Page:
"The Trump administration is forcing women to pay for their boss's religious beliefs," said ACLU senior staff attorney Brigitte Amiri. "We're filing this lawsuit because the federal government cannot authorize discrimination against women in the name of religion or otherwise."
Trump administration rolls back ACA's birth control mandate (The Wall Street Journal, 10-6-17)
Trump administration scraps ACA's birth control mandate (UPI, 10-6-7)
OFFICIAL ENDORSEMENT OF HOMOPHOBIA
On May 4th, 2017, Donald Trump released his "religious liberty" executive order, allowing a broad license to discriminate against LGBT people and others. Several leaders of the religious right were invited to the White House that day, on the National Day of Prayer.
This executive order could lead to the Department of Health and Human Services implementing damaging religious exemptions that would allow hospitals to turn away LGBTQ family members based on the hospital's religious beliefs – leaving patients to die alone.
It could create religious exemptions that would allow federal dollars to fund shelters that adopt formal policies refusing to recognize marriages of same-sex couples or the gender identity of transgender people.
The Social Security Administration could adopt a policy allowing workers to refuse to process spousal or survivor benefits paperwork for a man who has just lost his husband, or refuse to process benefits paperwork for a child of a lesbian couple.
Employees at the Department of Veterans Affairs could be empowered to refuse to process paperwork for a surviving same-sex spouse and their family, also citing religious objections to same-sex marriage.
License to Discriminate (U.S. News, 5-5-17)
Trump's executive order grants cover to government officials who wish to deny LGBTQ people's humanity.
THE NASHVILLE STATEMENT
AN ALL OUT CAMPAIGN AGAINST SEXUAL FREEDOM
AND NATURAL SEXUALITY
A nationwide coalition of 153 evangelical Christian leaders released a statement affirming their beliefs on restricting human sexuality, controlling women's bodies, open bigotry against homosexuals and the condemnation of all sex outside of marriage.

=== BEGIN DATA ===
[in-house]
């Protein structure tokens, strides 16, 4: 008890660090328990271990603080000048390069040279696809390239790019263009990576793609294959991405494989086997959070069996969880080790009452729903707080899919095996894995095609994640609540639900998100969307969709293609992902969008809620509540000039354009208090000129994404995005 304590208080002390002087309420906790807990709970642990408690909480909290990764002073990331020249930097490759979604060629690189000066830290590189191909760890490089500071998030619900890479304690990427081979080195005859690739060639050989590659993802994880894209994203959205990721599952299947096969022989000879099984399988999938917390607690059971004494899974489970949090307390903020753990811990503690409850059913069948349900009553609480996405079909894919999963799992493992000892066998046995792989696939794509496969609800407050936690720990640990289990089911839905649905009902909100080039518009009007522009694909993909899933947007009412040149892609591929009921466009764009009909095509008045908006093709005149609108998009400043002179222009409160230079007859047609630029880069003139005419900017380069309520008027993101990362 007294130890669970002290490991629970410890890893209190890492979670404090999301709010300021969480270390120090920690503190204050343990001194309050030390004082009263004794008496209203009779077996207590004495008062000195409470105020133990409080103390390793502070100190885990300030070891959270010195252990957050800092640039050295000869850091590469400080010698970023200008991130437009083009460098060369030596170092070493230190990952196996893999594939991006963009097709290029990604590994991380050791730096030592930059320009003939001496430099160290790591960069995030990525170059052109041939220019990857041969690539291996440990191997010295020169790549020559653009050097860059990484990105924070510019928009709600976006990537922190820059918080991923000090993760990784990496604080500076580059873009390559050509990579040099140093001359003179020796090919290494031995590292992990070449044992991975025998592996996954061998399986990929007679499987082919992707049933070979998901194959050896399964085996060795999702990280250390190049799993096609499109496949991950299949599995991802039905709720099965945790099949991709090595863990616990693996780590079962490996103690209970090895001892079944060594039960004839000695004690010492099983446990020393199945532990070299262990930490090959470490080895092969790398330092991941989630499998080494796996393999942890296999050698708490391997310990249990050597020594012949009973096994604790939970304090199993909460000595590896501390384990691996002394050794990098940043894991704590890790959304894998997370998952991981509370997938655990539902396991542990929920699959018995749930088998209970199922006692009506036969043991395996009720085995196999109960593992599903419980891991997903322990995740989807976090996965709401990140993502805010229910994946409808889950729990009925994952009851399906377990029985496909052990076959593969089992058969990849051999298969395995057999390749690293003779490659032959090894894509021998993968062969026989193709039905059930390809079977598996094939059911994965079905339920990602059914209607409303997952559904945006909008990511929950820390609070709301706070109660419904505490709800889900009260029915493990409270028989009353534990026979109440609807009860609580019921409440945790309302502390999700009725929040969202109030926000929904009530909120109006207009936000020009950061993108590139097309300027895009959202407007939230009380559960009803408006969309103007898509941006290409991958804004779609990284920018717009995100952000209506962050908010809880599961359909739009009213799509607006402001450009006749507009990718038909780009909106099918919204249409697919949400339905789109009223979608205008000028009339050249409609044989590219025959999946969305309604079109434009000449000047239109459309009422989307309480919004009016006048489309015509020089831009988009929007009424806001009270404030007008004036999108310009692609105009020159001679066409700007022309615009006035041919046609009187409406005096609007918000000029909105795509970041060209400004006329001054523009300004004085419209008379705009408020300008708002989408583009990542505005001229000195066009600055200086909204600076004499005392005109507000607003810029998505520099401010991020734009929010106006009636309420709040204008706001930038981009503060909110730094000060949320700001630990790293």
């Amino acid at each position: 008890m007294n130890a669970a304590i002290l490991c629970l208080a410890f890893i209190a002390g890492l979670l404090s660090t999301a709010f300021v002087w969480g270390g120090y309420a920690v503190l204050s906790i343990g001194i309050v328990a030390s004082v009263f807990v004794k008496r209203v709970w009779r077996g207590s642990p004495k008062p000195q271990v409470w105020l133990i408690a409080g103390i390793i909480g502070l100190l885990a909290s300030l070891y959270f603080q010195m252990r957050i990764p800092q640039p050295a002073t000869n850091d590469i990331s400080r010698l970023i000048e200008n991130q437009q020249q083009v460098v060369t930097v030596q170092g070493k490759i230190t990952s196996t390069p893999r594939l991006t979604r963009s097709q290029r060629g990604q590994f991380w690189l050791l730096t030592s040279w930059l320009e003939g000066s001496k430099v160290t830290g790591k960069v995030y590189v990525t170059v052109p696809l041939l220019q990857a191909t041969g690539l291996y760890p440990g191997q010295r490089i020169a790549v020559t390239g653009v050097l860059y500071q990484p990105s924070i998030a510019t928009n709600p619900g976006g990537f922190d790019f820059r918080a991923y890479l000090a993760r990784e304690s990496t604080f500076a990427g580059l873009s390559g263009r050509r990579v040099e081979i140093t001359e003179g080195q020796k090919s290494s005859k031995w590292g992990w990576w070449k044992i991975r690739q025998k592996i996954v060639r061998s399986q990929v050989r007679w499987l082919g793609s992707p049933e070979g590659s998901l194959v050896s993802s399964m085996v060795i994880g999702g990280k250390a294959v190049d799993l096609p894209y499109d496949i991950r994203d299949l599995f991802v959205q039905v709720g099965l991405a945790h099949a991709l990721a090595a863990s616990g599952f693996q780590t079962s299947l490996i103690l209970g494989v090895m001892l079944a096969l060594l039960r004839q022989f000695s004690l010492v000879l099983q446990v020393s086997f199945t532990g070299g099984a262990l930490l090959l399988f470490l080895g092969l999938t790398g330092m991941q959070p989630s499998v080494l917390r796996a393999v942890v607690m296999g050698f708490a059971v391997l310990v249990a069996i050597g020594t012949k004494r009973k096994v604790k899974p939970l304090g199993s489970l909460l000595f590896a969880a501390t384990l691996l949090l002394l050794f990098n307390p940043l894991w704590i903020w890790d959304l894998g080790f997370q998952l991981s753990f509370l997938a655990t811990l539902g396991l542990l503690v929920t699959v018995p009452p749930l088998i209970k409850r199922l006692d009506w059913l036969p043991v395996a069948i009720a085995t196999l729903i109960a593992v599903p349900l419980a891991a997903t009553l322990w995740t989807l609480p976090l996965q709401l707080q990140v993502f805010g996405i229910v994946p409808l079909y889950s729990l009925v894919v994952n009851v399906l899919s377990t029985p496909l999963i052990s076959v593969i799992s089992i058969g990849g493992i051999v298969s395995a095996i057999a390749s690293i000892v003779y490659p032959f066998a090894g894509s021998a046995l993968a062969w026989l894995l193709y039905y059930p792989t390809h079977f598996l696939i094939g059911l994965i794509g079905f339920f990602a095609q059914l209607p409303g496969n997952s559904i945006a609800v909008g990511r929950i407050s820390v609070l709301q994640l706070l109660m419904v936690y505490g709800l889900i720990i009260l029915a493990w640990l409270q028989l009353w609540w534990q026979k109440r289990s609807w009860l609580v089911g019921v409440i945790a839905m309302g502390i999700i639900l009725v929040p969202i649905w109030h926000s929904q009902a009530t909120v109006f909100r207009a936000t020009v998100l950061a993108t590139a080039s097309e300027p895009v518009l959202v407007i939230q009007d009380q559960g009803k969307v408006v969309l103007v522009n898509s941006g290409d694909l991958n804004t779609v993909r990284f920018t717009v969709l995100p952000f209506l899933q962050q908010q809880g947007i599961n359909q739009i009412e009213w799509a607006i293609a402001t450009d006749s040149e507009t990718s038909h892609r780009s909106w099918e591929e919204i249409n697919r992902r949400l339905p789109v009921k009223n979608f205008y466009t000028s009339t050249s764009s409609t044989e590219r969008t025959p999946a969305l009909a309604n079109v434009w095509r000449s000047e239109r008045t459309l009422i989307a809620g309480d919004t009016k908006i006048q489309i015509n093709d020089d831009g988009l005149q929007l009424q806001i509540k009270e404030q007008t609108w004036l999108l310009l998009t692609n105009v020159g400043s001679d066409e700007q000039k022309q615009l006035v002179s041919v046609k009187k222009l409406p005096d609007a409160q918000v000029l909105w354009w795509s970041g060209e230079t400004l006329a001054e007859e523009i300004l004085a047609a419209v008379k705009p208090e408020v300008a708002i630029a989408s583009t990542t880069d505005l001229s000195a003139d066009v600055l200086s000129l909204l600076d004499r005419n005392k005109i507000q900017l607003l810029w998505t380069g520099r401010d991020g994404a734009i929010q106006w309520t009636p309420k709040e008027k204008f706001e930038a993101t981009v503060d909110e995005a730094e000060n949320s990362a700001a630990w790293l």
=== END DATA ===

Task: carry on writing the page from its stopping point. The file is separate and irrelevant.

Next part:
“We did not make ourselves. We are not our own. Our true identity, as male and female persons, is given by God,” the manifesto’s preamble states. “It is not only foolish, but hopeless, to try to make ourselves what God did not create us to be.”
Many of the 14 listed beliefs included in the Council on Biblical Manhood and Womanhood’s “Nashville Statement” take direct aim at the lesbian, gay, bisexual, transgender and queer (LGBTQ) community.
Several members of President Donald Trump's Evangelical Advisory Board are among the document’s 153 signatories. They include James Dobson, founder of Focus on the Family; Ronnie Floyd, senior pastor of Cross Church; Richard Land, president of Southern Evangelical Seminary; James MacDonald, founder and senior pastor of Harvest Bible Chapel; and James Robison, founder and president of LIFE Outreach International.
WORLD FUTURE FUND REPORTS ON HEALTH CARE
WORLD FUTURE FUND REPORTS ON RELIGION IN AMERICA
Repealing the Affordable Care Act will kill more than 43,000 people annually (The Washington Post, 1-23-17) Read Study
Impact of American Health Care Act of 2017 (CBO Report)
MORE NEWS ARTICLES
Trump's evangelical panel remains intact as others disband. Here are his religious cheerleaders (The Guardian, 8-19-17)
Trump's Evangelical Advisers Stand By Their Man (NPR, 8-18-17)
Trump Threat to Obamacare Would Send Premiums and Deficits Higher (New York Times, 8-15-17)
Inside Evangelical Leaders' Private White House Dinner (Time, 5-3-17)
Among white evangelicals, regular churchgoers are the most supportive of Trump (Pew Research, 4-26-17)
How the faithful voted: A preliminary 2016 analysis (Pew Research, 11-9-16)
Trump's evangelical advisory board features Bachmann, Falwell (Politico, 6-21-16)